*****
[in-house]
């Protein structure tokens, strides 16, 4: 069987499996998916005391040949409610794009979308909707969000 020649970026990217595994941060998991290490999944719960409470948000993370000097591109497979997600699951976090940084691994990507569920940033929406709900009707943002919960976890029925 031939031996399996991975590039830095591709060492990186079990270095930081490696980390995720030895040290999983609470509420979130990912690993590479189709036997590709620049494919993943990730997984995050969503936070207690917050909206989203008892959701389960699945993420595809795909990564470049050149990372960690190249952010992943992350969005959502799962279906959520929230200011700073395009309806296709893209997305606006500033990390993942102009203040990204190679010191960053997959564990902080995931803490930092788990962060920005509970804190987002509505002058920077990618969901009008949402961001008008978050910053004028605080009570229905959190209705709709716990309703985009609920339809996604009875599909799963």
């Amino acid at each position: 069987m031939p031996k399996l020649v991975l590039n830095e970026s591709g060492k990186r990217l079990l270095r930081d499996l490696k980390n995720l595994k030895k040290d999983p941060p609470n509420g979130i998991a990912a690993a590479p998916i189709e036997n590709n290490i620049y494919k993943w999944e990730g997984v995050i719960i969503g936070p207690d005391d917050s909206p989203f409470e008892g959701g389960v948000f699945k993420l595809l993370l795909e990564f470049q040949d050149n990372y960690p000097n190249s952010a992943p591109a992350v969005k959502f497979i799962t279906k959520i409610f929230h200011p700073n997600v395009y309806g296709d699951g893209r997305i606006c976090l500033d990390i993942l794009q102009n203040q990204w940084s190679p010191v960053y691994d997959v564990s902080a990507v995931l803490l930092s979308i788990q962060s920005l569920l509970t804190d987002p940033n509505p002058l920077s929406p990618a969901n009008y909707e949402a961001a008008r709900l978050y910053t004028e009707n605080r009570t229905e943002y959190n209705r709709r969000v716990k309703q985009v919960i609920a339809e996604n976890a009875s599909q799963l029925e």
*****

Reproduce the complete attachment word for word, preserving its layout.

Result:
[in-house]
């Protein structure tokens, strides 16, 4: 069987499996998916005391040949409610794009979308909707969000 020649970026990217595994941060998991290490999944719960409470948000993370000097591109497979997600699951976090940084691994990507569920940033929406709900009707943002919960976890029925 031939031996399996991975590039830095591709060492990186079990270095930081490696980390995720030895040290999983609470509420979130990912690993590479189709036997590709620049494919993943990730997984995050969503936070207690917050909206989203008892959701389960699945993420595809795909990564470049050149990372960690190249952010992943992350969005959502799962279906959520929230200011700073395009309806296709893209997305606006500033990390993942102009203040990204190679010191960053997959564990902080995931803490930092788990962060920005509970804190987002509505002058920077990618969901009008949402961001008008978050910053004028605080009570229905959190209705709709716990309703985009609920339809996604009875599909799963």
């Amino acid at each position: 069987m031939p031996k399996l020649v991975l590039n830095e970026s591709g060492k990186r990217l079990l270095r930081d499996l490696k980390n995720l595994k030895k040290d999983p941060p609470n509420g979130i998991a990912a690993a590479p998916i189709e036997n590709n290490i620049y494919k993943w999944e990730g997984v995050i719960i969503g936070p207690d005391d917050s909206p989203f409470e008892g959701g389960v948000f699945k993420l595809l993370l795909e990564f470049q040949d050149n990372y960690p000097n190249s952010a992943p591109a992350v969005k959502f497979i799962t279906k959520i409610f929230h200011p700073n997600v395009y309806g296709d699951g893209r997305i606006c976090l500033d990390i993942l794009q102009n203040q990204w940084s190679p010191v960053y691994d997959v564990s902080a990507v995931l803490l930092s979308i788990q962060s920005l569920l509970t804190d987002p940033n509505p002058l920077s929406p990618a969901n009008y909707e949402a961001a008008r709900l978050y910053t004028e009707n605080r009570t229905e943002y959190n209705r709709r969000v716990k309703q985009v919960i609920a339809e996604n976890a009875s599909q799963l029925e």